“Don’t you move, son,” yelled the officer.
Spencer’s eyes bulged as he screamed, “What are you doing?” He ran toward the officer.
Somebody’s going to get shot! I followed. “Spencer! Stop!”
“He’s my friend!” He pushed the cop nearly to the ground then bent down to help Pablo.
I ran to the officer whose hand moved toward his holster. “That’s my brother’s friend. He drove my brother home and was waiting to meet me.” I stood between him and the boys, holding my arms up, gasping for breath.
The man looked at me. “You live here?”
“Yes, with Spencer and my parents.”
Pablo was on his knees crying. “I thought he was going to kill me.”
Spencer knelt and pulled Pablo to his chest. “You’re safe. You’re safe.” He bent down to pick up Pablo’s white beret, brushed it off, and set it on his head.
Pablo was thin and shorter than Spencer. His mouth hung open as he gasped for breath; his face was wet with tears.
Spencer clutched the boy against his chest and glared at the cop. “What did he do?”
“He was a Mexican outside our house at midnight,” I said. “Right, Officer?”
The man tightened his eyes at me. “I’ve never seen him in this neighborhood. He looked suspicious.”
“Suspiciously brown?” I barked.
“That’s enough, Tracy,” said Dad, tying his robe, as he strode down our walkway. “I’m Arthur Franks. This is my house. Did the boy do anything wrong?”
“He looked like he was trying to get inside that car, and I knew it wasn’t his.”
Pablo’s voice cracked. “I wanted my cigarettes. I just wanted to smoke a cigarette. ¿Qué carajo?”
I hoped the cop didn’t speak Spanish because Pablo had just said “What the fuck?”
“Are we done?” I asked.
The officer rested his hand on his pistol. “You sure you want this kid in your yard, Mr. Franks?”
“No, I’m not, but he’ll be gone soon. We’ll take it from here, Officer.”
“Okay, but if you need anything, just call dispatch. I can be back here quick.” He shot Pablo one last glare before sliding into his Castle Hills patrol car and drove away.
“Where have you been, Spencer?” Dad growled. “And do I smell alcohol on you?”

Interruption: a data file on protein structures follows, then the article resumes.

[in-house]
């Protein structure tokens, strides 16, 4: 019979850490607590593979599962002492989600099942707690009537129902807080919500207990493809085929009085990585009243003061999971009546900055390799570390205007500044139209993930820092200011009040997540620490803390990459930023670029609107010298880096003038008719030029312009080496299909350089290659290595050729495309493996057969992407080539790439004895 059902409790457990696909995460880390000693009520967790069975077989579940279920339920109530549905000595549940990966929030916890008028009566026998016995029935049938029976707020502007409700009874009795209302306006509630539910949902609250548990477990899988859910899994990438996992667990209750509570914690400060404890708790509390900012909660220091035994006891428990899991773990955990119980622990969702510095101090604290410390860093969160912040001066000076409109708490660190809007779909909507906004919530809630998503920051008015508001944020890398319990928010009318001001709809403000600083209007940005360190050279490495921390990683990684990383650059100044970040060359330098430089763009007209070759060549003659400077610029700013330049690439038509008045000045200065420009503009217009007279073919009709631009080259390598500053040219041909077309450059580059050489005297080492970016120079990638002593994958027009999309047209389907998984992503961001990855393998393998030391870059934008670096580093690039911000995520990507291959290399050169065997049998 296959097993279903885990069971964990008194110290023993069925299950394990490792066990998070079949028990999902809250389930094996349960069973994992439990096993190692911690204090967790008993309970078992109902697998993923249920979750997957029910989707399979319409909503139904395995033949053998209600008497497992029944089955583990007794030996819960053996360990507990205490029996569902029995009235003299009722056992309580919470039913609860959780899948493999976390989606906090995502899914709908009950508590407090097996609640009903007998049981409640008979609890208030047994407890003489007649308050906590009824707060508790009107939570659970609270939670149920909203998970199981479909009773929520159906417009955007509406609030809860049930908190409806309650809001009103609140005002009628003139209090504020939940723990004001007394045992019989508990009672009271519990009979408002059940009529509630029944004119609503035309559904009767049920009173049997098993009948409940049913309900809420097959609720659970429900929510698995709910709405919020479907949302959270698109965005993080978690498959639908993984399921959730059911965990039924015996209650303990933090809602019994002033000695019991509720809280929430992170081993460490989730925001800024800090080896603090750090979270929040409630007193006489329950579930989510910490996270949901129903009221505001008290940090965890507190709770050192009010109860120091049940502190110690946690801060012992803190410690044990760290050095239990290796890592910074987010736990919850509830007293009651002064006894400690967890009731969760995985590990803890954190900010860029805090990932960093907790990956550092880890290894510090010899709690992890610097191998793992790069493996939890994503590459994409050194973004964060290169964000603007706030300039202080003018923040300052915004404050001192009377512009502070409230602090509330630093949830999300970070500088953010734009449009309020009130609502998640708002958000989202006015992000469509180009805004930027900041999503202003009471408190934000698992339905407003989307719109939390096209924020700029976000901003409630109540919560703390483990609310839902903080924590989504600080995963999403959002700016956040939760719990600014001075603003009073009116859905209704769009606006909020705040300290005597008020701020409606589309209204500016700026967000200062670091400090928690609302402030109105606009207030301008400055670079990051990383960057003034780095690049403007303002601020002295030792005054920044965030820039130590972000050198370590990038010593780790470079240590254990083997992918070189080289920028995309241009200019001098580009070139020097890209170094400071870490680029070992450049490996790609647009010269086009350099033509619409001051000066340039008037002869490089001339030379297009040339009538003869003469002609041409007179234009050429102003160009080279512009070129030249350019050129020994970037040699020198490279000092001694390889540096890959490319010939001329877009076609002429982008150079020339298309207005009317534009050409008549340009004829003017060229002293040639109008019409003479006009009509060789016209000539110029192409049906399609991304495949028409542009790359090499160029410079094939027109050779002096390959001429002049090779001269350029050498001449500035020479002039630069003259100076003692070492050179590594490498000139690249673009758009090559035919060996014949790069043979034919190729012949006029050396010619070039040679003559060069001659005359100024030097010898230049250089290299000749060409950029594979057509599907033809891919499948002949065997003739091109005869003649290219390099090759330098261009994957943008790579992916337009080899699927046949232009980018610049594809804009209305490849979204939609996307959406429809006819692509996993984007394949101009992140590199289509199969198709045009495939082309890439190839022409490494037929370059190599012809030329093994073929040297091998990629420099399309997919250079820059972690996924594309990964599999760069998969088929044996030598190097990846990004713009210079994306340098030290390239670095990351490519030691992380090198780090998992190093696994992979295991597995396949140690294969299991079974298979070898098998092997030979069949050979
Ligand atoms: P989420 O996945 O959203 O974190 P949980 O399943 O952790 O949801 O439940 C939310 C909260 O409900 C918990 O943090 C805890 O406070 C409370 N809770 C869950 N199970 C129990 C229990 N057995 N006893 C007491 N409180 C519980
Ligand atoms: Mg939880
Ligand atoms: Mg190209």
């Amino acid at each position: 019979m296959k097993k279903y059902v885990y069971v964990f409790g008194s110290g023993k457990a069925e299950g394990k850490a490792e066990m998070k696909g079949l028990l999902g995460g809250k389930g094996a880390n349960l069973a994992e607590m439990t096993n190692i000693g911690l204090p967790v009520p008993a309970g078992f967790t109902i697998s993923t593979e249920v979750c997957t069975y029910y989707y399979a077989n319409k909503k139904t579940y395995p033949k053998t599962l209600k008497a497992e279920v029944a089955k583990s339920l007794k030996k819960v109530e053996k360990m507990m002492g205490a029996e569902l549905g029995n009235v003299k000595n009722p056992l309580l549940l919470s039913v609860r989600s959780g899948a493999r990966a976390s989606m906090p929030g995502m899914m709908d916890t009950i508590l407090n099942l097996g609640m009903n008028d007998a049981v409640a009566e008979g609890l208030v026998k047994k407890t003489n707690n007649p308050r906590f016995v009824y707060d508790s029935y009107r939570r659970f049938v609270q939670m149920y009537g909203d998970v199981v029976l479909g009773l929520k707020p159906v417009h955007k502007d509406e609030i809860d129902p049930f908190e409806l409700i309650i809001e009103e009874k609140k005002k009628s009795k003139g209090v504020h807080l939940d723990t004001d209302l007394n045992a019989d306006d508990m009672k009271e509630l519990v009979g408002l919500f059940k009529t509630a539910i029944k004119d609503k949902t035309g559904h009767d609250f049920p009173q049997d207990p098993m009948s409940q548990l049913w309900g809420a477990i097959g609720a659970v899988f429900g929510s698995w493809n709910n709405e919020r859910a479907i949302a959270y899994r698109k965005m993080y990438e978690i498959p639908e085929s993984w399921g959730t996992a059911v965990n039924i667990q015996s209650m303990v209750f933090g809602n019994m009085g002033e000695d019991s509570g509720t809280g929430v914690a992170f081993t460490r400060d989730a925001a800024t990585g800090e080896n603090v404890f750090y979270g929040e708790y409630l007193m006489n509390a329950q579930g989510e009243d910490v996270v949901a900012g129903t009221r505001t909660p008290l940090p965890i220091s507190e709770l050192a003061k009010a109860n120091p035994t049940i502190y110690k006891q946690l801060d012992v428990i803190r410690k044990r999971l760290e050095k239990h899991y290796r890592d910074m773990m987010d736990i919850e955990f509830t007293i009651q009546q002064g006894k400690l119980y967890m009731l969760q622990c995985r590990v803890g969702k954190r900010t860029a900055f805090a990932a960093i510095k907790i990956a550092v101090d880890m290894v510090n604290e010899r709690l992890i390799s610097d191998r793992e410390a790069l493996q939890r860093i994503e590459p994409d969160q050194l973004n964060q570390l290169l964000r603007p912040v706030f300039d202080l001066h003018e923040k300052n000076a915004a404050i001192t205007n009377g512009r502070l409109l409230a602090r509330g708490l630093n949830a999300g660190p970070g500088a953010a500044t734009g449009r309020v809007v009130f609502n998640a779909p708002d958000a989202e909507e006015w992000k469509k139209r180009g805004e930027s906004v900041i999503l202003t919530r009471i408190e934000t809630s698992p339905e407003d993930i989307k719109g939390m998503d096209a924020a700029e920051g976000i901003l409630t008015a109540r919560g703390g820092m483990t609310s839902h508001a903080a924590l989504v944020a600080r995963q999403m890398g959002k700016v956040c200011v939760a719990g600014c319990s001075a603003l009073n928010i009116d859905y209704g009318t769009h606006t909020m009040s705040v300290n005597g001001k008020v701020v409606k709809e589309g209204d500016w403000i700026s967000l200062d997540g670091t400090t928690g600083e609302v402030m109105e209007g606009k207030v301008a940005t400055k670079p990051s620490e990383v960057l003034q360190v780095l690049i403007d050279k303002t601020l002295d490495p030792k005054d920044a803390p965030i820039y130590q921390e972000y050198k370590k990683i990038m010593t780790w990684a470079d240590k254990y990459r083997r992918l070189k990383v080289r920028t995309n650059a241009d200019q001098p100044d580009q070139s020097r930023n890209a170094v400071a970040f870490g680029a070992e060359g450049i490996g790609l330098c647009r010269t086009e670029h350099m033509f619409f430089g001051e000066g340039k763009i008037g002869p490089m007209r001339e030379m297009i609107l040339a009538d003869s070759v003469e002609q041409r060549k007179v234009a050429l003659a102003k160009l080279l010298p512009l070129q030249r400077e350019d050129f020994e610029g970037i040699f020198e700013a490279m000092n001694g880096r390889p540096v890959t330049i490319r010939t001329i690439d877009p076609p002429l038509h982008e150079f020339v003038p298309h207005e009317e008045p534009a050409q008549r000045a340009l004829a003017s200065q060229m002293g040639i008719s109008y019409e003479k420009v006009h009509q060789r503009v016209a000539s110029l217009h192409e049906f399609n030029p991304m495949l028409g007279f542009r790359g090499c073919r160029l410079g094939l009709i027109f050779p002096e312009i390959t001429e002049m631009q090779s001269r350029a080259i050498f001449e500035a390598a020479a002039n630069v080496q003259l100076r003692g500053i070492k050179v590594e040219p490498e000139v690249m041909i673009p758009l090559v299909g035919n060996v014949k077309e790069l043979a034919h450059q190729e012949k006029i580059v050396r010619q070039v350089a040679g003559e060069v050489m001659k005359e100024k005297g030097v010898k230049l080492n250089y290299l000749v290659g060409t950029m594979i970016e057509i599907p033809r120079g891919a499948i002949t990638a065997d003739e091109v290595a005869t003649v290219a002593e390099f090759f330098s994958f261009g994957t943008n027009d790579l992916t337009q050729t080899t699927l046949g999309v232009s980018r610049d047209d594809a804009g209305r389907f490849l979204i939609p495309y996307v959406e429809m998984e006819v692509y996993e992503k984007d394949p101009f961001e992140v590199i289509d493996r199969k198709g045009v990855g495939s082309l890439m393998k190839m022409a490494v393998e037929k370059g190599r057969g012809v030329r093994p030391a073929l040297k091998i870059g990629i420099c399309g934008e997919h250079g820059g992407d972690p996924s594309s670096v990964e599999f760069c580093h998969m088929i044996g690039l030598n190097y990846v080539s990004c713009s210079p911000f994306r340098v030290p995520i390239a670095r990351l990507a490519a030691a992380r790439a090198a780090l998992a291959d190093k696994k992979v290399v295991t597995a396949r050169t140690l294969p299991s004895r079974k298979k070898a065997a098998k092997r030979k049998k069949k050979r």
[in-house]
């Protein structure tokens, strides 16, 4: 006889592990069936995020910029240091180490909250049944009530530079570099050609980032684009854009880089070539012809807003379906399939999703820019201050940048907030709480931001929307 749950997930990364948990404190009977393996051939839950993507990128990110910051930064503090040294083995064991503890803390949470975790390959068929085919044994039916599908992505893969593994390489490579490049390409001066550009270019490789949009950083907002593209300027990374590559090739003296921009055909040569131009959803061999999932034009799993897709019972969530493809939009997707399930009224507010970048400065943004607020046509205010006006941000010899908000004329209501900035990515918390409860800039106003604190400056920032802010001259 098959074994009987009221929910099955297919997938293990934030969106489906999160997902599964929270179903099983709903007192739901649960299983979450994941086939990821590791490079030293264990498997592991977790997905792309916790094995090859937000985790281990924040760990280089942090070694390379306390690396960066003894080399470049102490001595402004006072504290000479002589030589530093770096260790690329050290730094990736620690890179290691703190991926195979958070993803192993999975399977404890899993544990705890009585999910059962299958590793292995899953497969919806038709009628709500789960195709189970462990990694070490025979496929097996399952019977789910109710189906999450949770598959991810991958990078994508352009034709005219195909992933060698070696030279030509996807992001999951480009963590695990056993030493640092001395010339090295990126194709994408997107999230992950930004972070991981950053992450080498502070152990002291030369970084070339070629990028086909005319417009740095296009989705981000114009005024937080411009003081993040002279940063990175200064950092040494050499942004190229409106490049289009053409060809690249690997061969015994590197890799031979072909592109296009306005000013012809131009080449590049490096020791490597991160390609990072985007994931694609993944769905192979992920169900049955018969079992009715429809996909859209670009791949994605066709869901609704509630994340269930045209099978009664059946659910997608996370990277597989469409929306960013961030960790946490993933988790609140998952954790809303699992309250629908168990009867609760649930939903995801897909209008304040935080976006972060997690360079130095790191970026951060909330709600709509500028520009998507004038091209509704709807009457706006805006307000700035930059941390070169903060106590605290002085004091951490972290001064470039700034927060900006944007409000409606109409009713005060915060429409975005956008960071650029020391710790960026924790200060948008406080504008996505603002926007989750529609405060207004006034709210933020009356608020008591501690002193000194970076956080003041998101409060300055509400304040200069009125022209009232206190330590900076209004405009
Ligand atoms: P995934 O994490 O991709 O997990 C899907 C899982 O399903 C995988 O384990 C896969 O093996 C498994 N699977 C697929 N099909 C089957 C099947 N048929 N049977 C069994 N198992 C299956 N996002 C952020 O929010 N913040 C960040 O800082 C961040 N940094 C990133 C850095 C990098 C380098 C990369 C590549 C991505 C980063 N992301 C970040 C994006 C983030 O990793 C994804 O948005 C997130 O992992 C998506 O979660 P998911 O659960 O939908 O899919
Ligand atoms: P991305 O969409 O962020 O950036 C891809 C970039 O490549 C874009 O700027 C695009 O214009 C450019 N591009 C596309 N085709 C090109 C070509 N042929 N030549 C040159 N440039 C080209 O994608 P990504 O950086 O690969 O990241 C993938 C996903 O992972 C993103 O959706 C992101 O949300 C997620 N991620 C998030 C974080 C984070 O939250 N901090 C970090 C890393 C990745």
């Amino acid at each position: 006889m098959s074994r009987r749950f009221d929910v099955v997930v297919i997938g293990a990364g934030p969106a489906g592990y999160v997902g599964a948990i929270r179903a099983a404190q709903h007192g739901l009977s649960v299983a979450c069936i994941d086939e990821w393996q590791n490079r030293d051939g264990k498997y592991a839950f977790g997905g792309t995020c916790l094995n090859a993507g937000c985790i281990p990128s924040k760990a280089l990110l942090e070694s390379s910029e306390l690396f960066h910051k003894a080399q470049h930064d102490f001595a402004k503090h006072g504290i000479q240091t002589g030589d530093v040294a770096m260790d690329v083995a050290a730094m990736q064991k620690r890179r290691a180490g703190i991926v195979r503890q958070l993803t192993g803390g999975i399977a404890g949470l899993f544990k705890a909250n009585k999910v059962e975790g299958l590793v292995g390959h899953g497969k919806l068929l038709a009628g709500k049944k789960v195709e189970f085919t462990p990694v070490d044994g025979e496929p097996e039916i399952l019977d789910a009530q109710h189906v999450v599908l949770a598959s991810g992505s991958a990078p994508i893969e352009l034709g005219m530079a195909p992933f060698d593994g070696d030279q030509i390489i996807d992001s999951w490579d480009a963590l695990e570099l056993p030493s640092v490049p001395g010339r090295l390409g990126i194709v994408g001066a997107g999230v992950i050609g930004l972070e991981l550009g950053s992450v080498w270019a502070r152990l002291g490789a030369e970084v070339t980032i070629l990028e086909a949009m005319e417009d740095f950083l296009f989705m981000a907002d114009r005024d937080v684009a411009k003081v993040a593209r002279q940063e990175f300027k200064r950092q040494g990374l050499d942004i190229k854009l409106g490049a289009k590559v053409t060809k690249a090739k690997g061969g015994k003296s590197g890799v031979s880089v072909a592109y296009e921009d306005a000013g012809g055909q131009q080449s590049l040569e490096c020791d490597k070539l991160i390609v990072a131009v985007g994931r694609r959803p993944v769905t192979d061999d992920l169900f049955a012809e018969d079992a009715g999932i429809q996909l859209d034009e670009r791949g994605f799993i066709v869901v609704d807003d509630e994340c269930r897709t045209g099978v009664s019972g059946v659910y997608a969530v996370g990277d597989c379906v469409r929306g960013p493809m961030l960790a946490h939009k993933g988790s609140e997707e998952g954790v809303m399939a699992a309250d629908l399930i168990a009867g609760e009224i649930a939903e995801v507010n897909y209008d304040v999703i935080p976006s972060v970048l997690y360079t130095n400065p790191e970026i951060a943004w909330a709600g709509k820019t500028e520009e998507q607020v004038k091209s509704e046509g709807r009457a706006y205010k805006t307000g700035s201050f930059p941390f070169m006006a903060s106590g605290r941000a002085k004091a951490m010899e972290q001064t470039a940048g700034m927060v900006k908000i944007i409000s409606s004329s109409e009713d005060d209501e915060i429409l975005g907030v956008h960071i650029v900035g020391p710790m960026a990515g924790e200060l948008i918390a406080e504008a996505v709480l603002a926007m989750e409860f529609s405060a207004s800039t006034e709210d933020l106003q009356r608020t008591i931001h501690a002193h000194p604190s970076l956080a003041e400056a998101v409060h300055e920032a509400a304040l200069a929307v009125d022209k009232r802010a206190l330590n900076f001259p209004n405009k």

“If your nose works,” Spencer giggled. “We stayed at Dr. Sorel’s for a while then went to Pablo’s cousin’s house. I think I had one too many shots of tequila.” He giggled again.
“Maybe two too many,” laughed Pablo with a thick accent.
“You said tutu!” Spencer laughed.
“No, I said two too,” laughed Pablo as he playfully patted Spencer’s face.
“Jesus,” Dad muttered as he folded his arms and glared at the two boys.
About the Author
Brooke Skipstone is a multi-award winning author who lives in Alaska where she watches the mountains change colors with the seasons from her balcony. Where she feels the constant rush toward winter as the sunlight wanes for six months of the year, seven minutes each day, bringing crushing cold that lingers even as the sun climbs again. Where the burst of life during summer is urgent under twenty-four-hour daylight, lush and decadent. Where fish swim hundreds of miles up rivers past bear claws and nets and wheels and lines of rubber-clad combat fishers, arriving humped and ragged, dying as they spawn. Where danger from the land and its animals exhilarates the senses, forcing her to appreciate the difference between life and death. Where the edge between is sometimes too alluring.
The MoonStone Girls is her fourth novel. Visit her website at brookeskipstone.com for information about her first three novels—Crystal’s House of Queers, Some Laneys Died, and Someone To Kiss My Scars.